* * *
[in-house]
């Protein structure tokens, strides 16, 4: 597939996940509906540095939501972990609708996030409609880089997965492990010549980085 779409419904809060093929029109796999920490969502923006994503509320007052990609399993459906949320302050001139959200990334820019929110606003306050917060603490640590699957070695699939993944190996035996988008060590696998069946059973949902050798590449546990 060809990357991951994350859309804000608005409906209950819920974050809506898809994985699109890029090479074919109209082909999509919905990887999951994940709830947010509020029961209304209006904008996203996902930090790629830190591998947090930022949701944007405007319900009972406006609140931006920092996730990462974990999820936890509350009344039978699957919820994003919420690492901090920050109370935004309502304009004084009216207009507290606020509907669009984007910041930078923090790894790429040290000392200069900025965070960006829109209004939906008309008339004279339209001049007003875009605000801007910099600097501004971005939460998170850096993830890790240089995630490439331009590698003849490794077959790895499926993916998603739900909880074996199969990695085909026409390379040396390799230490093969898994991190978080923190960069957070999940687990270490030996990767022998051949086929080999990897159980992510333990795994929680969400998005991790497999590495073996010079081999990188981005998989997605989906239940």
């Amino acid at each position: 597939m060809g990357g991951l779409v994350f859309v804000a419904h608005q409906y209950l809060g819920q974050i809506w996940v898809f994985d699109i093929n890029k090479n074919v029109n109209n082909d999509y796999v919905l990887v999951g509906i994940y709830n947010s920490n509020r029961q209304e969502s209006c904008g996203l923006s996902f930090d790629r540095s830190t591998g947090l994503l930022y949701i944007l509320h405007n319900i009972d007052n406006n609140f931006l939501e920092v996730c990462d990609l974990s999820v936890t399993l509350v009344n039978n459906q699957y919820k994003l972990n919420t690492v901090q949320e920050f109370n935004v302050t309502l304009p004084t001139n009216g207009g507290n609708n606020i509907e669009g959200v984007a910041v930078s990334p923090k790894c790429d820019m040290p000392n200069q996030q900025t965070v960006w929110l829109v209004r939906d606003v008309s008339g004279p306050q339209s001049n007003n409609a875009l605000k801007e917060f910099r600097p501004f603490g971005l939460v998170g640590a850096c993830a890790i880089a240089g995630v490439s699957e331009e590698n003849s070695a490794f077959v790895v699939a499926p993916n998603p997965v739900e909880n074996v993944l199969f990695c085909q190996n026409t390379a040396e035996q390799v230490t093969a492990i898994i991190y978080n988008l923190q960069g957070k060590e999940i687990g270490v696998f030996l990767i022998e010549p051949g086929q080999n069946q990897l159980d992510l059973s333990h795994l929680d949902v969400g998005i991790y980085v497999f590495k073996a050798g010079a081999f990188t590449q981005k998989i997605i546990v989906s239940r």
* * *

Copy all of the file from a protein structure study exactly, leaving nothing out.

[in-house]
């Protein structure tokens, strides 16, 4: 597939996940509906540095939501972990609708996030409609880089997965492990010549980085 779409419904809060093929029109796999920490969502923006994503509320007052990609399993459906949320302050001139959200990334820019929110606003306050917060603490640590699957070695699939993944190996035996988008060590696998069946059973949902050798590449546990 060809990357991951994350859309804000608005409906209950819920974050809506898809994985699109890029090479074919109209082909999509919905990887999951994940709830947010509020029961209304209006904008996203996902930090790629830190591998947090930022949701944007405007319900009972406006609140931006920092996730990462974990999820936890509350009344039978699957919820994003919420690492901090920050109370935004309502304009004084009216207009507290606020509907669009984007910041930078923090790894790429040290000392200069900025965070960006829109209004939906008309008339004279339209001049007003875009605000801007910099600097501004971005939460998170850096993830890790240089995630490439331009590698003849490794077959790895499926993916998603739900909880074996199969990695085909026409390379040396390799230490093969898994991190978080923190960069957070999940687990270490030996990767022998051949086929080999990897159980992510333990795994929680969400998005991790497999590495073996010079081999990188981005998989997605989906239940």
């Amino acid at each position: 597939m060809g990357g991951l779409v994350f859309v804000a419904h608005q409906y209950l809060g819920q974050i809506w996940v898809f994985d699109i093929n890029k090479n074919v029109n109209n082909d999509y796999v919905l990887v999951g509906i994940y709830n947010s920490n509020r029961q209304e969502s209006c904008g996203l923006s996902f930090d790629r540095s830190t591998g947090l994503l930022y949701i944007l509320h405007n319900i009972d007052n406006n609140f931006l939501e920092v996730c990462d990609l974990s999820v936890t399993l509350v009344n039978n459906q699957y919820k994003l972990n919420t690492v901090q949320e920050f109370n935004v302050t309502l304009p004084t001139n009216g207009g507290n609708n606020i509907e669009g959200v984007a910041v930078s990334p923090k790894c790429d820019m040290p000392n200069q996030q900025t965070v960006w929110l829109v209004r939906d606003v008309s008339g004279p306050q339209s001049n007003n409609a875009l605000k801007e917060f910099r600097p501004f603490g971005l939460v998170g640590a850096c993830a890790i880089a240089g995630v490439s699957e331009e590698n003849s070695a490794f077959v790895v699939a499926p993916n998603p997965v739900e909880n074996v993944l199969f990695c085909q190996n026409t390379a040396e035996q390799v230490t093969a492990i898994i991190y978080n988008l923190q960069g957070k060590e999940i687990g270490v696998f030996l990767i022998e010549p051949g086929q080999n069946q990897l159980d992510l059973s333990h795994l929680d949902v969400g998005i991790y980085v497999f590495k073996a050798g010079a081999f990188t590449q981005k998989i997605i546990v989906s239940r």